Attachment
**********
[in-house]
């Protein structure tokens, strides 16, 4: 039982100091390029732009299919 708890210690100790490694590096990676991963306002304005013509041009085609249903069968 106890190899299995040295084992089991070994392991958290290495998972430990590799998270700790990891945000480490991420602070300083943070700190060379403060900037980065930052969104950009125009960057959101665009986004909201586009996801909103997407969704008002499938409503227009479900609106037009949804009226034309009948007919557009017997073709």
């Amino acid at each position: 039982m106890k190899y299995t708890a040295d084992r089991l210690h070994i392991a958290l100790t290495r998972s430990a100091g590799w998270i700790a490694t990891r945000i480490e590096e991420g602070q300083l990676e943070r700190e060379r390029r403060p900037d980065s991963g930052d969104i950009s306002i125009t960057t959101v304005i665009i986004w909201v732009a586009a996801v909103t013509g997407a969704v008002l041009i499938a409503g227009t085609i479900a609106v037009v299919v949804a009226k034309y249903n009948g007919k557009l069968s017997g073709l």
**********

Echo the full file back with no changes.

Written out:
[in-house]
């Protein structure tokens, strides 16, 4: 039982100091390029732009299919 708890210690100790490694590096990676991963306002304005013509041009085609249903069968 106890190899299995040295084992089991070994392991958290290495998972430990590799998270700790990891945000480490991420602070300083943070700190060379403060900037980065930052969104950009125009960057959101665009986004909201586009996801909103997407969704008002499938409503227009479900609106037009949804009226034309009948007919557009017997073709």
């Amino acid at each position: 039982m106890k190899y299995t708890a040295d084992r089991l210690h070994i392991a958290l100790t290495r998972s430990a100091g590799w998270i700790a490694t990891r945000i480490e590096e991420g602070q300083l990676e943070r700190e060379r390029r403060p900037d980065s991963g930052d969104i950009s306002i125009t960057t959101v304005i665009i986004w909201v732009a586009a996801v909103t013509g997407a969704v008002l041009i499938a409503g227009t085609i479900a609106v037009v299919v949804a009226k034309y249903n009948g007919k557009l069968s017997g073709l």